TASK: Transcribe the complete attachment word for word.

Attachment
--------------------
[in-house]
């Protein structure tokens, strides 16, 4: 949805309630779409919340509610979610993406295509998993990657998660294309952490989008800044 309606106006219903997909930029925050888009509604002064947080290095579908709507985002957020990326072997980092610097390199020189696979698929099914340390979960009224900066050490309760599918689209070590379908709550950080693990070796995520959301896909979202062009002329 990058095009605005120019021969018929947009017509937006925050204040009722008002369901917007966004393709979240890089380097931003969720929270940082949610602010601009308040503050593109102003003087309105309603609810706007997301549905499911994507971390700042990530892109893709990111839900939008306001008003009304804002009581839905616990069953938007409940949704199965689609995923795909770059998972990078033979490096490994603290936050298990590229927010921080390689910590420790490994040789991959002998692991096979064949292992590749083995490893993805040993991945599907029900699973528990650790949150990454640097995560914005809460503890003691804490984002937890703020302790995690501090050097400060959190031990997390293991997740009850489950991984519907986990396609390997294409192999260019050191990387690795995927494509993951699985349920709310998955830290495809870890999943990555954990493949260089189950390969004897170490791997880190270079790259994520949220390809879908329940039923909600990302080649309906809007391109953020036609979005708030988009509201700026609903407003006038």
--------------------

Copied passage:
[in-house]
């Protein structure tokens, strides 16, 4: 949805309630779409919340509610979610993406295509998993990657998660294309952490989008800044 309606106006219903997909930029925050888009509604002064947080290095579908709507985002957020990326072997980092610097390199020189696979698929099914340390979960009224900066050490309760599918689209070590379908709550950080693990070796995520959301896909979202062009002329 990058095009605005120019021969018929947009017509937006925050204040009722008002369901917007966004393709979240890089380097931003969720929270940082949610602010601009308040503050593109102003003087309105309603609810706007997301549905499911994507971390700042990530892109893709990111839900939008306001008003009304804002009581839905616990069953938007409940949704199965689609995923795909770059998972990078033979490096490994603290936050298990590229927010921080390689910590420790490994040789991959002998692991096979064949292992590749083995490893993805040993991945599907029900699973528990650790949150990454640097995560914005809460503890003691804490984002937890703020302790995690501090050097400060959190031990997390293991997740009850489950991984519907986990396609390997294409192999260019050191990387690795995927494509993951699985349920709310998955830290495809870890999943990555954990493949260089189950390969004897170490791997880190270079790259994520949220390809879908329940039923909600990302080649309906809007391109953020036609979005708030988009509201700026609903407003006038």